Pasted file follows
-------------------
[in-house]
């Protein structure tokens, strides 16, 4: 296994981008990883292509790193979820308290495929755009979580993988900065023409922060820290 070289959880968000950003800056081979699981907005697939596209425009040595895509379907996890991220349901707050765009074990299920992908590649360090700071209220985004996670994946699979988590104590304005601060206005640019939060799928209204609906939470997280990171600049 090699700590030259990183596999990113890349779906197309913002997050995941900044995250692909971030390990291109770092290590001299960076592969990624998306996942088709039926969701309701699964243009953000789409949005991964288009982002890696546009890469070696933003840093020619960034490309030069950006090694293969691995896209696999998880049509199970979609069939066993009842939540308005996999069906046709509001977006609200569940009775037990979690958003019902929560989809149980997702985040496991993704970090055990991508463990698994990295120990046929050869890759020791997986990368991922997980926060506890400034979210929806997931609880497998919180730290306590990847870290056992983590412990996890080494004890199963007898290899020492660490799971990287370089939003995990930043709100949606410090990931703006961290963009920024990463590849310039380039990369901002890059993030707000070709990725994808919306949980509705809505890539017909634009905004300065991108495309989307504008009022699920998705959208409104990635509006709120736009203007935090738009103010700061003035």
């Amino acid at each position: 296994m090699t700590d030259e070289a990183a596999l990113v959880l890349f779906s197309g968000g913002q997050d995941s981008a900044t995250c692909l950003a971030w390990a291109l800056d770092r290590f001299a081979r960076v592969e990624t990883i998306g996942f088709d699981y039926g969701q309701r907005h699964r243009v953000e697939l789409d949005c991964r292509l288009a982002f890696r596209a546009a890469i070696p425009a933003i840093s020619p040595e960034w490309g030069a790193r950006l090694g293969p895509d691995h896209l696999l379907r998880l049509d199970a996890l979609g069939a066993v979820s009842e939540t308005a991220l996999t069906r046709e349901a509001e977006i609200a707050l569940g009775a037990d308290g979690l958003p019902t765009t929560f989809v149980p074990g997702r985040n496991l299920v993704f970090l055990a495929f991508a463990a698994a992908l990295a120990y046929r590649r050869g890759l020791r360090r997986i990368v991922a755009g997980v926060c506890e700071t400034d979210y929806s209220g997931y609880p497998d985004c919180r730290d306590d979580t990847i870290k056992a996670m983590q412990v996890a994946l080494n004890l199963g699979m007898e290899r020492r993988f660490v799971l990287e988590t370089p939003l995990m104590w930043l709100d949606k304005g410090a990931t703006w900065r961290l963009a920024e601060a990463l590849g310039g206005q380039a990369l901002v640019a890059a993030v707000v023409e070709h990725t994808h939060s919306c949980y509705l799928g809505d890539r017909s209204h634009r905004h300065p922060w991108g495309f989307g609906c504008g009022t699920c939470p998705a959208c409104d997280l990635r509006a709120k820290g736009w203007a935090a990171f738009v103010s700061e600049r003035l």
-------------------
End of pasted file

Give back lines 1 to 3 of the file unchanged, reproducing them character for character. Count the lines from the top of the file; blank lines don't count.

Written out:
[in-house]
């Protein structure tokens, strides 16, 4: 296994981008990883292509790193979820308290495929755009979580993988900065023409922060820290 070289959880968000950003800056081979699981907005697939596209425009040595895509379907996890991220349901707050765009074990299920992908590649360090700071209220985004996670994946699979988590104590304005601060206005640019939060799928209204609906939470997280990171600049 090699700590030259990183596999990113890349779906197309913002997050995941900044995250692909971030390990291109770092290590001299960076592969990624998306996942088709039926969701309701699964243009953000789409949005991964288009982002890696546009890469070696933003840093020619960034490309030069950006090694293969691995896209696999998880049509199970979609069939066993009842939540308005996999069906046709509001977006609200569940009775037990979690958003019902929560989809149980997702985040496991993704970090055990991508463990698994990295120990046929050869890759020791997986990368991922997980926060506890400034979210929806997931609880497998919180730290306590990847870290056992983590412990996890080494004890199963007898290899020492660490799971990287370089939003995990930043709100949606410090990931703006961290963009920024990463590849310039380039990369901002890059993030707000070709990725994808919306949980509705809505890539017909634009905004300065991108495309989307504008009022699920998705959208409104990635509006709120736009203007935090738009103010700061003035």
């Amino acid at each position: 296994m090699t700590d030259e070289a990183a596999l990113v959880l890349f779906s197309g968000g913002q997050d995941s981008a900044t995250c692909l950003a971030w390990a291109l800056d770092r290590f001299a081979r960076v592969e990624t990883i998306g996942f088709d699981y039926g969701q309701r907005h699964r243009v953000e697939l789409d949005c991964r292509l288009a982002f890696r596209a546009a890469i070696p425009a933003i840093s020619p040595e960034w490309g030069a790193r950006l090694g293969p895509d691995h896209l696999l379907r998880l049509d199970a996890l979609g069939a066993v979820s009842e939540t308005a991220l996999t069906r046709e349901a509001e977006i609200a707050l569940g009775a037990d308290g979690l958003p019902t765009t929560f989809v149980p074990g997702r985040n496991l299920v993704f970090l055990a495929f991508a463990a698994a992908l990295a120990y046929r590649r050869g890759l020791r360090r997986i990368v991922a755009g997980v926060c506890e700071t400034d979210y929806s209220g997931y609880p497998d985004c919180r730290d306590d979580t990847i870290k056992a996670m983590q412990v996890a994946l080494n004890l199963g699979m007898e290899r020492r993988f660490v799971l990287e988590t370089p939003l995990m104590w930043l709100d949606k304005g410090a990931t703006w900065r961290l963009a920024e601060a990463l590849g310039g206005q380039a990369l901002v640019a890059a993030v707000v023409e070709h990725t994808h939060s919306c949980y509705l799928g809505d890539r017909s209204h634009r905004h300065p922060w991108g495309f989307g609906c504008g009022t699920c939470p998705a959208c409104d997280l990635r509006a709120k820290g736009w203007a935090a990171f738009v103010s700061e600049r003035l």